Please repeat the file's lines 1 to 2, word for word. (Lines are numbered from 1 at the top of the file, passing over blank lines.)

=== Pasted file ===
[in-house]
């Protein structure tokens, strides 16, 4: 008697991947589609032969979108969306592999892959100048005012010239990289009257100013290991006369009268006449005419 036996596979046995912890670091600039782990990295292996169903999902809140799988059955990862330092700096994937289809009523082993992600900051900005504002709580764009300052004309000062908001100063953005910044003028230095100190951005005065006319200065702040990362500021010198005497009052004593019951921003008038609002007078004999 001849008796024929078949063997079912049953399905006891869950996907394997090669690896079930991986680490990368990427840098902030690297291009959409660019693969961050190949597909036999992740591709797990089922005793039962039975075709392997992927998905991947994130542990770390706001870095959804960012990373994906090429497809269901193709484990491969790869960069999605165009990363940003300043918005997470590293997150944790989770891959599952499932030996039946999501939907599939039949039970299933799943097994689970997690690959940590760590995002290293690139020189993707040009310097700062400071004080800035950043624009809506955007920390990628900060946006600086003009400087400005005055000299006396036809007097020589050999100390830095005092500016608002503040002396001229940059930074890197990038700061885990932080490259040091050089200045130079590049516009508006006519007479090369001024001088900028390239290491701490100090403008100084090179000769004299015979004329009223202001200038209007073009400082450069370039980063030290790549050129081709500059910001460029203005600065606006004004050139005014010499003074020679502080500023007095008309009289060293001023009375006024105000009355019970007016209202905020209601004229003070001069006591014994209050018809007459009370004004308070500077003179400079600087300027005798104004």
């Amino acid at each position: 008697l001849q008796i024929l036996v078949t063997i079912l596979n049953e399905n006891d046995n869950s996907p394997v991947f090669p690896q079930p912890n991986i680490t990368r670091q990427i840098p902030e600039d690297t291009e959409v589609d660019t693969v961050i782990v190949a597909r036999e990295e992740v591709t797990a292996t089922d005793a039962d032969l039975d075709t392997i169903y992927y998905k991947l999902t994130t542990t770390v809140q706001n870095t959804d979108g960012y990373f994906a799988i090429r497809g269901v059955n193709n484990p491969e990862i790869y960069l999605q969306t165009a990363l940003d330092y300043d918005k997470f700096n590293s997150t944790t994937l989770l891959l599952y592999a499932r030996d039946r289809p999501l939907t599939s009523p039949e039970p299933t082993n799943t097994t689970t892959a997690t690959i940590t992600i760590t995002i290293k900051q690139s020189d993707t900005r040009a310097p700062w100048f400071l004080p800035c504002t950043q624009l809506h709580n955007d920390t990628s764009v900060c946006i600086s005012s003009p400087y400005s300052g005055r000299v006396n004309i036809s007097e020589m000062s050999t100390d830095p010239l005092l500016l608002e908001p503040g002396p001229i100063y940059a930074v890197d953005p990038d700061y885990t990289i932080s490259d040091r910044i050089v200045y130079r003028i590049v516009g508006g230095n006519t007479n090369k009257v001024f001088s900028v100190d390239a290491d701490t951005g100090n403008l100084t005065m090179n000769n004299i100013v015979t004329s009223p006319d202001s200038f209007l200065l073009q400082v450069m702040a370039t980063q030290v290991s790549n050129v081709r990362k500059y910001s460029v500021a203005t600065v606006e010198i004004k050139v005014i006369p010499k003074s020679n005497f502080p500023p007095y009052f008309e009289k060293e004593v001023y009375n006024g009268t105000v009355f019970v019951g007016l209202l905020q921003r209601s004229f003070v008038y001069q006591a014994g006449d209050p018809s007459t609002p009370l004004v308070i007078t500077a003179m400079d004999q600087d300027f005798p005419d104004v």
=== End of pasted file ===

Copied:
[in-house]
């Protein structure tokens, strides 16, 4: 008697991947589609032969979108969306592999892959100048005012010239990289009257100013290991006369009268006449005419 036996596979046995912890670091600039782990990295292996169903999902809140799988059955990862330092700096994937289809009523082993992600900051900005504002709580764009300052004309000062908001100063953005910044003028230095100190951005005065006319200065702040990362500021010198005497009052004593019951921003008038609002007078004999 001849008796024929078949063997079912049953399905006891869950996907394997090669690896079930991986680490990368990427840098902030690297291009959409660019693969961050190949597909036999992740591709797990089922005793039962039975075709392997992927998905991947994130542990770390706001870095959804960012990373994906090429497809269901193709484990491969790869960069999605165009990363940003300043918005997470590293997150944790989770891959599952499932030996039946999501939907599939039949039970299933799943097994689970997690690959940590760590995002290293690139020189993707040009310097700062400071004080800035950043624009809506955007920390990628900060946006600086003009400087400005005055000299006396036809007097020589050999100390830095005092500016608002503040002396001229940059930074890197990038700061885990932080490259040091050089200045130079590049516009508006006519007479090369001024001088900028390239290491701490100090403008100084090179000769004299015979004329009223202001200038209007073009400082450069370039980063030290790549050129081709500059910001460029203005600065606006004004050139005014010499003074020679502080500023007095008309009289060293001023009375006024105000009355019970007016209202905020209601004229003070001069006591014994209050018809007459009370004004308070500077003179400079600087300027005798104004």